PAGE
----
In an effort to streamline the nation’s COVID-vaccine policy, the U.S. health authority on Monday suggested giving healthy persons one dose of the most recent updated COVID-19 injection yearly, comparable to the influenza immunization campaign.
The U.S. Food and Drug Administration also requested that its panel of outside experts explore administering two doses of the COVID vaccine annually to some small children, elderly people, and people with weakened immune systems. In briefing documents provided in advance of a meeting of its panel on Thursday, the regulator suggested the necessity for routine selection of variants for upgrading the vaccine, similar to how strains for flu vaccinations are altered annually.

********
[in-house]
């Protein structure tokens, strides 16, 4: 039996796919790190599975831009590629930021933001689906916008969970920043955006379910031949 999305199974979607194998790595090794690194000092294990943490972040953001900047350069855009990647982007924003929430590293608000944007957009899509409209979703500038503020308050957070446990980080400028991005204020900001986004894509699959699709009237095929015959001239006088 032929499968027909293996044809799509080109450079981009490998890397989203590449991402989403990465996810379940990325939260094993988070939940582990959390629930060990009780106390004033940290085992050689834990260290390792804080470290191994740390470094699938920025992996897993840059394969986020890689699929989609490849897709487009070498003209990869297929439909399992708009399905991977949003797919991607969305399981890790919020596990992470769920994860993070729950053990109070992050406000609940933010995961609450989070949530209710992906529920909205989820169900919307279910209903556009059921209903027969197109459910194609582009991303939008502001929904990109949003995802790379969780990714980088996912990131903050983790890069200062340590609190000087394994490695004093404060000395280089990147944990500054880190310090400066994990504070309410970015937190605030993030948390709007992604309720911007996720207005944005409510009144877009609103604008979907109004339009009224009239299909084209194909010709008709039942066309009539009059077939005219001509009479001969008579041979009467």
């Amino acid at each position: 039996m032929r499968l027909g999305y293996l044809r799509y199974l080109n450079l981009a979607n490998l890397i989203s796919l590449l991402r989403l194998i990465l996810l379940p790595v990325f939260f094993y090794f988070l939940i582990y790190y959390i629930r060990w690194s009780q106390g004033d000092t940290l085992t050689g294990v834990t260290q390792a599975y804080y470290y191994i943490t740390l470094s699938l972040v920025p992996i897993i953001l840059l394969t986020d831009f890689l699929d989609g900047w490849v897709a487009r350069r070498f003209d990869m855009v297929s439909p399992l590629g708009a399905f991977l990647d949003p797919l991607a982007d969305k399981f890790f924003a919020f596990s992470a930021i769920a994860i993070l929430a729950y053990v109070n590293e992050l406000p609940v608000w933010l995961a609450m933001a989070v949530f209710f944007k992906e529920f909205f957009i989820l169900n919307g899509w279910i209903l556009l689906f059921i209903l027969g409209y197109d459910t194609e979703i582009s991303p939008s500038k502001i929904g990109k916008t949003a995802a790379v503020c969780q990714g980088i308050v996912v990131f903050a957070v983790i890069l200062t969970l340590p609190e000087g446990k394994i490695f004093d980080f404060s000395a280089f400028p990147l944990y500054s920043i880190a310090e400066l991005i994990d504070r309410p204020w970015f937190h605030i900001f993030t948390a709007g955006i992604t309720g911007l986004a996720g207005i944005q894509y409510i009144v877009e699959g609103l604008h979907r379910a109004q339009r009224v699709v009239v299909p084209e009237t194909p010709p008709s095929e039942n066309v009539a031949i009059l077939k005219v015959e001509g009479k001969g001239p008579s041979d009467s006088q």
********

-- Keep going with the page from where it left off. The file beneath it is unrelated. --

The FDA hopes annual immunization schedules may contribute to less complicated vaccine deployment and fewer vaccine administration errors, leading to improved vaccine coverage rates. The agency’s proposal was on expected lines, following its announcement of its intention for the update last month.
The Biden administration has also been planning for a campaign of vaccine boosters every fall season.
Currently, most people in the United States need to first get two doses of the original COVID vaccine spaced at least three to four weeks apart, depending on the vaccine, followed by a booster dose a few months later.
Three shots are required for Pfizer’s recommended vaccine dosages for kids and adults, with the third shot being a bivalent shot administered around two months later.
The bivalent vaccines produced by Pfizer Inc. and Moderna Inc., which are effective against both the Omicron and the original COVID variations, would be used for all doses of the COVID vaccination rather than just boosters if the panel approves the proposal.